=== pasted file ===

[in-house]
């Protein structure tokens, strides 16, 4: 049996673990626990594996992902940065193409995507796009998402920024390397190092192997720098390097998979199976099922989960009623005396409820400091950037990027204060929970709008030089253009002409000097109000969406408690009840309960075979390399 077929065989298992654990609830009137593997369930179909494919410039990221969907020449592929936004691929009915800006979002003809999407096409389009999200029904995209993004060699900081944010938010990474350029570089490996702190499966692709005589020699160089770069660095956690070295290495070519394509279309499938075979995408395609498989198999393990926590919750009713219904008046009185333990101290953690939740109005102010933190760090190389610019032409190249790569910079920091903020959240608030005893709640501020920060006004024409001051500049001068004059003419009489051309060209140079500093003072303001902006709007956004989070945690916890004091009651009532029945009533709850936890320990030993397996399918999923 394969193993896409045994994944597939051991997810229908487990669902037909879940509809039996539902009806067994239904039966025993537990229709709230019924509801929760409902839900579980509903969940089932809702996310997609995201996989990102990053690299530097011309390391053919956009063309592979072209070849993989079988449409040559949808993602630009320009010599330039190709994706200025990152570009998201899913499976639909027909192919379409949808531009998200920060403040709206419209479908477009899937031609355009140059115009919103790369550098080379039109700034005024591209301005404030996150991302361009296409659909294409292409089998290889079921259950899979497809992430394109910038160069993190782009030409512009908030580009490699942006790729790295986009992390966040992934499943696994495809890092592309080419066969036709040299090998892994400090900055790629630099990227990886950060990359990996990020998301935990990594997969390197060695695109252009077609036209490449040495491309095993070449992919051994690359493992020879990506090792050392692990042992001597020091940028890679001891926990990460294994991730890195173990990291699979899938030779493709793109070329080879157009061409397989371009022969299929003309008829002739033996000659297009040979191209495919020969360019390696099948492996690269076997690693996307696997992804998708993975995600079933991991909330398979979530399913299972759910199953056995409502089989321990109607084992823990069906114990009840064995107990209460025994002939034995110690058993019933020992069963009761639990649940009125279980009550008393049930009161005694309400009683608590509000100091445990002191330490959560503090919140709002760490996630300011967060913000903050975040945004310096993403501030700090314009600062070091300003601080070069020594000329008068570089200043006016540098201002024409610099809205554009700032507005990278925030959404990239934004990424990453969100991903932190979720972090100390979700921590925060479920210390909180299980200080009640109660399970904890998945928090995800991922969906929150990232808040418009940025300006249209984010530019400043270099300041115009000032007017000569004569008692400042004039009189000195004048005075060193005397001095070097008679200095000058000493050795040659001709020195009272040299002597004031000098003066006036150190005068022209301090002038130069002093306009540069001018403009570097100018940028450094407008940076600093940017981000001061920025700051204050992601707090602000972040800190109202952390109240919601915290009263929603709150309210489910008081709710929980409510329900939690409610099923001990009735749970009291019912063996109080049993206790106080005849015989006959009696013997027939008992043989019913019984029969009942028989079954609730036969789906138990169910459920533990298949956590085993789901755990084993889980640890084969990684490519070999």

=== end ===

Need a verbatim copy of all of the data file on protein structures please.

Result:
[in-house]
């Protein structure tokens, strides 16, 4: 049996673990626990594996992902940065193409995507796009998402920024390397190092192997720098390097998979199976099922989960009623005396409820400091950037990027204060929970709008030089253009002409000097109000969406408690009840309960075979390399 077929065989298992654990609830009137593997369930179909494919410039990221969907020449592929936004691929009915800006979002003809999407096409389009999200029904995209993004060699900081944010938010990474350029570089490996702190499966692709005589020699160089770069660095956690070295290495070519394509279309499938075979995408395609498989198999393990926590919750009713219904008046009185333990101290953690939740109005102010933190760090190389610019032409190249790569910079920091903020959240608030005893709640501020920060006004024409001051500049001068004059003419009489051309060209140079500093003072303001902006709007956004989070945690916890004091009651009532029945009533709850936890320990030993397996399918999923 394969193993896409045994994944597939051991997810229908487990669902037909879940509809039996539902009806067994239904039966025993537990229709709230019924509801929760409902839900579980509903969940089932809702996310997609995201996989990102990053690299530097011309390391053919956009063309592979072209070849993989079988449409040559949808993602630009320009010599330039190709994706200025990152570009998201899913499976639909027909192919379409949808531009998200920060403040709206419209479908477009899937031609355009140059115009919103790369550098080379039109700034005024591209301005404030996150991302361009296409659909294409292409089998290889079921259950899979497809992430394109910038160069993190782009030409512009908030580009490699942006790729790295986009992390966040992934499943696994495809890092592309080419066969036709040299090998892994400090900055790629630099990227990886950060990359990996990020998301935990990594997969390197060695695109252009077609036209490449040495491309095993070449992919051994690359493992020879990506090792050392692990042992001597020091940028890679001891926990990460294994991730890195173990990291699979899938030779493709793109070329080879157009061409397989371009022969299929003309008829002739033996000659297009040979191209495919020969360019390696099948492996690269076997690693996307696997992804998708993975995600079933991991909330398979979530399913299972759910199953056995409502089989321990109607084992823990069906114990009840064995107990209460025994002939034995110690058993019933020992069963009761639990649940009125279980009550008393049930009161005694309400009683608590509000100091445990002191330490959560503090919140709002760490996630300011967060913000903050975040945004310096993403501030700090314009600062070091300003601080070069020594000329008068570089200043006016540098201002024409610099809205554009700032507005990278925030959404990239934004990424990453969100991903932190979720972090100390979700921590925060479920210390909180299980200080009640109660399970904890998945928090995800991922969906929150990232808040418009940025300006249209984010530019400043270099300041115009000032007017000569004569008692400042004039009189000195004048005075060193005397001095070097008679200095000058000493050795040659001709020195009272040299002597004031000098003066006036150190005068022209301090002038130069002093306009540069001018403009570097100018940028450094407008940076600093940017981000001061920025700051204050992601707090602000972040800190109202952390109240919601915290009263929603709150309210489910008081709710929980409510329900939690409610099923001990009735749970009291019912063996109080049993206790106080005849015989006959009696013997027939008992043989019913019984029969009942028989079954609730036969789906138990169910459920533990298949956590085993789901755990084993889980640890084969990684490519070999």